Text
acsomega.8b03576 - Version of Record
Available under License Other.
Download (3MB)

More information

Accepted/In Press date: 28 March 2019
Published date: 8 May 2019

Identifiers

Local EPrints ID: 431122
URI: http://eprints.soton.ac.uk/id/eprint/431122
ISSN: 2470-1343
PURE UUID: 0ffe0ecf-798e-44d8-b1b4-5edcddfa8d86

Catalogue record

Date deposited: 24 May 2019 16:30
Last modified: 07 Oct 2020 01:00

Export record

Altmetrics

Contributors

Author: Igor Velkavrh
Author: Ion Palamarciuc
Author: Dan Gelu Galuşcǎ
Author: Alexander Diem
Author: Josef Brenner
Author: Christoph Gabler
Author: Brian Mellor
Author: Monica Ratoi

University divisions

Download statistics

Downloads from ePrints over the past year. Other digital versions may also be available to download e.g. from the publisher's website.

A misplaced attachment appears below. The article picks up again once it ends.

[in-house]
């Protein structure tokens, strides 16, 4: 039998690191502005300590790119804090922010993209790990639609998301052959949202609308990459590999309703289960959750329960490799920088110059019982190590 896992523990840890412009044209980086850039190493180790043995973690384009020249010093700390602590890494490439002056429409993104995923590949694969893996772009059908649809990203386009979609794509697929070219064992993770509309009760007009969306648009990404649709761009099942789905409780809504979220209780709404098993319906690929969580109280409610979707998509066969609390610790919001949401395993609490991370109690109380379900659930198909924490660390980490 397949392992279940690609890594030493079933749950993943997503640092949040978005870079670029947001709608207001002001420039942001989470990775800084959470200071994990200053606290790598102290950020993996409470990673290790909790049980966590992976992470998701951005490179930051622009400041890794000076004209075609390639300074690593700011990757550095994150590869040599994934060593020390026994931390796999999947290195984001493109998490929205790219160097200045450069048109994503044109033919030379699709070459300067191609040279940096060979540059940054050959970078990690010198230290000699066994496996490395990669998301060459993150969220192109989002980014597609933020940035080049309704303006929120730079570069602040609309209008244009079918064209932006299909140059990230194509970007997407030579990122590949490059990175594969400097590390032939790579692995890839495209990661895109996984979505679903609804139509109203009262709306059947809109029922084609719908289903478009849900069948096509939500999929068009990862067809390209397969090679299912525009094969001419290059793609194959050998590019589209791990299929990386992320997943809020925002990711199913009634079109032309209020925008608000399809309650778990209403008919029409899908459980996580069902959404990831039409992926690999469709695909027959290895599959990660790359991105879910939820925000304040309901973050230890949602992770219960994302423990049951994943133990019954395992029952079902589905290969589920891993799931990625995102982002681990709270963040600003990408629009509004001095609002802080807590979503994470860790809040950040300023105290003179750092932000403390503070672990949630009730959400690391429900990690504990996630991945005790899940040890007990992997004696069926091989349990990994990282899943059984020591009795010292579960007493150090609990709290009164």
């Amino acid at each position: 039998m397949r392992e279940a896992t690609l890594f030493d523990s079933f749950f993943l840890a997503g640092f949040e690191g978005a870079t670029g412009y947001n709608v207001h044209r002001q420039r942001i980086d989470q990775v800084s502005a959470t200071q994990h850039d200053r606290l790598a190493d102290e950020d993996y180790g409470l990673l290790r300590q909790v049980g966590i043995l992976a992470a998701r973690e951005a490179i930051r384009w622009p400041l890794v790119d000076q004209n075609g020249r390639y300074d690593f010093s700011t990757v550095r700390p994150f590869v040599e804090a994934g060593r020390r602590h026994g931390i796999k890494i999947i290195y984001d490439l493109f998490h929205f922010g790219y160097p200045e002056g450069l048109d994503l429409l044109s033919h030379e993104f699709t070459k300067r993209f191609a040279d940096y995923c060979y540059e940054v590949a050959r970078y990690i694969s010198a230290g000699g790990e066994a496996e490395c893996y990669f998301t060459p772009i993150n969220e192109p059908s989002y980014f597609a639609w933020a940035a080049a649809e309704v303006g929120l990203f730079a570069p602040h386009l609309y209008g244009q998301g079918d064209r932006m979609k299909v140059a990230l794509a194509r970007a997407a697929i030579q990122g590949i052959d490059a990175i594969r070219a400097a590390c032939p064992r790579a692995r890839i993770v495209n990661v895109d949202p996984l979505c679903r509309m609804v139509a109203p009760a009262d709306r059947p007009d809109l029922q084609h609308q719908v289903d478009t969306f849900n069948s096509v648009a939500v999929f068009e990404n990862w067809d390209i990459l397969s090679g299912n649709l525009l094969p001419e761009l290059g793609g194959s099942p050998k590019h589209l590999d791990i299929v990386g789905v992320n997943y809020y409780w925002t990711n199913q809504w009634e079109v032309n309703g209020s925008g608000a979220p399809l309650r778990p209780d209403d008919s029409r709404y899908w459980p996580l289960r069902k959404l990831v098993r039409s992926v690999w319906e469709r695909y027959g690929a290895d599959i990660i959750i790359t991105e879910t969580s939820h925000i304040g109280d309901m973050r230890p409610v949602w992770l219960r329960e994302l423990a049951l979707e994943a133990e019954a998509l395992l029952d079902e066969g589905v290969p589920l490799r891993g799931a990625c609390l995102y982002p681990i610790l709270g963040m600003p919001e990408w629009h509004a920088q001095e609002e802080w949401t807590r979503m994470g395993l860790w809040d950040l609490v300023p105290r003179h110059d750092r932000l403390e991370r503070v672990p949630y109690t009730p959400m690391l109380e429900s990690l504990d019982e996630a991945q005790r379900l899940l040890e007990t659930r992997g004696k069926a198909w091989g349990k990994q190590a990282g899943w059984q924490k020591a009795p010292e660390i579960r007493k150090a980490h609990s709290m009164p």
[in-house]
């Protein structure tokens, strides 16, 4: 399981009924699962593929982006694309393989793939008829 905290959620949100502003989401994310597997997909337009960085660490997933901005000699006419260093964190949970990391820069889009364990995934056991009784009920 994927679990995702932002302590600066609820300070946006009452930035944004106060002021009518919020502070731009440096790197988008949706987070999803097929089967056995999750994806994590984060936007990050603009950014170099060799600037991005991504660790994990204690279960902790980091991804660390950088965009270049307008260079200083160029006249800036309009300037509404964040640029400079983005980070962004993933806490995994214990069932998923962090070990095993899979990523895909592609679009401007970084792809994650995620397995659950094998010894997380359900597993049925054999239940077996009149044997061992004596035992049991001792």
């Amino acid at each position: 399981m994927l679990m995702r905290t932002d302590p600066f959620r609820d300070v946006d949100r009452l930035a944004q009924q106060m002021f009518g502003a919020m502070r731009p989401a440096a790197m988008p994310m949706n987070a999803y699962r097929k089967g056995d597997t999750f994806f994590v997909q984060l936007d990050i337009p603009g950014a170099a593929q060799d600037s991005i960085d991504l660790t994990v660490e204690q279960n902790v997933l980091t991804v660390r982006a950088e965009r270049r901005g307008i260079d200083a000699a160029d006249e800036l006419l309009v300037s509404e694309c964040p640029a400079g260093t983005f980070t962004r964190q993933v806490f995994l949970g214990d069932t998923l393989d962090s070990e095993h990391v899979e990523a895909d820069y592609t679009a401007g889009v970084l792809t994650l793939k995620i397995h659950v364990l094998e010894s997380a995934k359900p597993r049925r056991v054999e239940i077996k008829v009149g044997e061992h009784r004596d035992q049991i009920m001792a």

View more statistics

Atom RSS 1.0 RSS 2.0

Contact ePrints Soton: eprints@soton.ac.uk

ePrints Soton supports OAI 2.0 with a base URL of http://eprints.soton.ac.uk/cgi/oai2

This repository has been built using EPrints software, developed at the University of Southampton, but available to everyone to use.

We use cookies to ensure that we give you the best experience on our website. If you continue without changing your settings, we will assume that you are happy to receive cookies on the University of Southampton website.

×